Continuing our discussion of the OSI model, we look into the layers that deal less with data transmission and more with data translation. These layers cover the management of data accuracy, maintenance of connectivity, and translation of data into something we can understand, among other things.
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Layer 4 - The "Transport" Layer
Whereas layer 3 simply sent off its packets without caring about their ultimate destination, Layer 4 concerns itself with end-point communication integrity. You could say that layer 4 provides the service of managing end-to-end communications, and ensuring that the message both reaches its destination and is accurate and complete. Involved in this are the duties of tracking packet fragmentation, recognizing packets that are out of order, and solving other similar problems. The TCP protocol is on layer four, and excels at ensuring reliable communications. UDP is also a layer 4 protocol, though much less reliable.
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Layer 5 - The "Session" Layer
The Session layer is one of the less glorious of the seven, its valuable role often being ignored. We're going to give it the love it deserves, though. The Session layer is responsible for the maintenance of communication between two points. When you request communication with another point, such as a website, the Session layer is engaged in order to establish that communication - and then it stays into play ensuring that the session remains open and functional. When you are finished with your communication, the Session layer performs what is known in TCP as a "graceful close", ensuring that the link is terminated.
Layer 5 figures heavily into environments that make use of Remote Procedure Calls (RPC). Layer 5 and RPCs have the potential of being exploited and abused. There are hacking scripts that will continually open sessions with a machine and not let them close, essentially overwhelming the resources of a computer. This will ultimately either lead to shutdown and reboot, or worse: If paging is enabled on the computer's hard disk, this situation can be exploited to write malicious code to the disk, corrupting the entire machine. Think of it this way: Imagine a whole group of people wanting to shake your hand, and then not letting go. By the time the third hand is extended, you don't have an available hand to intercept and the open palm instead morphs into a slap in the face.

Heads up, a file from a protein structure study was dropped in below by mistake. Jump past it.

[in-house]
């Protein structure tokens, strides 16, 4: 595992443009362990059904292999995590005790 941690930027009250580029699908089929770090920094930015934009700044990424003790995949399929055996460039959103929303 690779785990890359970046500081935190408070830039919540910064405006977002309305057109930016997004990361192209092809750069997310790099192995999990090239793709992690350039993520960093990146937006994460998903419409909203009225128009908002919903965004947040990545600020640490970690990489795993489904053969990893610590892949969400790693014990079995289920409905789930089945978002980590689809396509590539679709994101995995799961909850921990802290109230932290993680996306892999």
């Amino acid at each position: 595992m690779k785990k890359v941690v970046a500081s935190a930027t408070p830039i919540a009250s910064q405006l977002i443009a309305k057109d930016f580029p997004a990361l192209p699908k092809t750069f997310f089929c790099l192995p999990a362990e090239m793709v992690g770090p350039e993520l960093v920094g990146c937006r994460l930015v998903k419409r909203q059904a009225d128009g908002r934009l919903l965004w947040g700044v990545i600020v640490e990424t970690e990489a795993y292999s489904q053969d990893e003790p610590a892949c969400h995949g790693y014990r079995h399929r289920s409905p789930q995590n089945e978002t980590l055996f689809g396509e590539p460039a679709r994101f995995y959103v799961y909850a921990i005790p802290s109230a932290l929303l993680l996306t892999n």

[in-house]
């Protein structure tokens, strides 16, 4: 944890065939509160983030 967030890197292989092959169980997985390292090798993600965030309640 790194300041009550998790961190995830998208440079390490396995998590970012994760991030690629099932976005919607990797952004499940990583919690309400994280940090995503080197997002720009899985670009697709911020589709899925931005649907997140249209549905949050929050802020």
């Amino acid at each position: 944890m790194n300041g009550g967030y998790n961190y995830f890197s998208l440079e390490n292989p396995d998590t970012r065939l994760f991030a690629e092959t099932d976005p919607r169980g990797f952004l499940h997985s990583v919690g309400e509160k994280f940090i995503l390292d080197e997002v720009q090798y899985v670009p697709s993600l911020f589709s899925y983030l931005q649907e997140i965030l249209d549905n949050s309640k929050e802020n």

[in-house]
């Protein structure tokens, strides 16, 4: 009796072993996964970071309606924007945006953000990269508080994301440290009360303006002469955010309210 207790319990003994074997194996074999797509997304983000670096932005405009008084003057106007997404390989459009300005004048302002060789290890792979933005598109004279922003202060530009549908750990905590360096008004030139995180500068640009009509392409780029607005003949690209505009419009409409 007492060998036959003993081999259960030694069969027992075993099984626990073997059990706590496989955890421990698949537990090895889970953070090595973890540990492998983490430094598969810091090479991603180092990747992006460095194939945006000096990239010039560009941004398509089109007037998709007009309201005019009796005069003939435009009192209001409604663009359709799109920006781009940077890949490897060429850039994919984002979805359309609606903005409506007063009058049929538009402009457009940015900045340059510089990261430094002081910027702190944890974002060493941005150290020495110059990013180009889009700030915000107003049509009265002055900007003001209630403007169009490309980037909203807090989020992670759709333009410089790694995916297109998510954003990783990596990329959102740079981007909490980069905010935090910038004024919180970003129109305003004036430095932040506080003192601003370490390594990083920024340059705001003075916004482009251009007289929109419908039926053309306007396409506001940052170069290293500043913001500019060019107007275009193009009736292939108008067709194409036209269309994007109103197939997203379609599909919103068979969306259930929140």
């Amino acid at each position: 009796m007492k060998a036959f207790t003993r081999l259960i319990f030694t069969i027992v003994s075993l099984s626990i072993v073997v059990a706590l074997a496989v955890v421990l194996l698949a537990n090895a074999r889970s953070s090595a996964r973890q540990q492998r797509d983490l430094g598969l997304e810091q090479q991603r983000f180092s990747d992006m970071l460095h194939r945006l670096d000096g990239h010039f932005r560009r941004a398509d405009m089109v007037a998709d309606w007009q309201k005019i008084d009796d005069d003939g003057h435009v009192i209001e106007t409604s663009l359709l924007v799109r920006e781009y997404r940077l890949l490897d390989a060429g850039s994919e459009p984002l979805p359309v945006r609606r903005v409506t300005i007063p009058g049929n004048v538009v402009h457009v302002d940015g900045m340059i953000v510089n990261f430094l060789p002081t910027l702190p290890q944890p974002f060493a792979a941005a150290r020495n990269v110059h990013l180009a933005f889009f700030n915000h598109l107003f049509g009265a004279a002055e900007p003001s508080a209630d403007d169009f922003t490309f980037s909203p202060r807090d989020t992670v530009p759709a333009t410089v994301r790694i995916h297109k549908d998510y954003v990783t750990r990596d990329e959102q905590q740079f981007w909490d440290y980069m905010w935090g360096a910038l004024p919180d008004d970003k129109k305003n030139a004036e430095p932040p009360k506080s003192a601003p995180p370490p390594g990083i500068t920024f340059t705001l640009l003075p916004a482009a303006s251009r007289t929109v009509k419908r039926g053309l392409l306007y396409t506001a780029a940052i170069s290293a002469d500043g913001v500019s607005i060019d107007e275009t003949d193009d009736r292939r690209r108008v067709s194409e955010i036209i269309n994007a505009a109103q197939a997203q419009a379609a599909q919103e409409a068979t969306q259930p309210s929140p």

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Layer 6 - The "Presentation" Layer
The Presentation layer is by far the most confusing of the seven. It does very little that we can actually bear witness to, and its entire duty can essentially be summed up by: It turns network data into something that can be recognized by the Application layer. It doesn't, however, deal with specific protocols such as HTTP, FTP, SMTP, etc, so its actual role is hard to define. Layer 6 is also responsible for some forms of encryption (though it is by far not the only layer capable of such).
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Layer 7 - The "Application" Layer
The final Application layer is the one that lays closest to the end user - yes, a human being. This layer interacts directly with an application being used by an end user. A good example of the application would be a web browser that a user is using to surf the web. The Application layer protocol in use here is most likely HTTP (hyper-text transfer protocol) which provides encoded data to the browser that then reads it and presents it to us in the form of images, links, text, etc. Other layer 7 protocols include FTP, Telnet, and SMTP. All of these directly interface with a specific application, which is being used by the end user.
The 7-layer OSI Reference model is designed to organize and explain technology and protocols used in networking. The seven layers each have a unique role, and provide services to the layer above it. Using this reference model we can gain a better understanding of how networking works.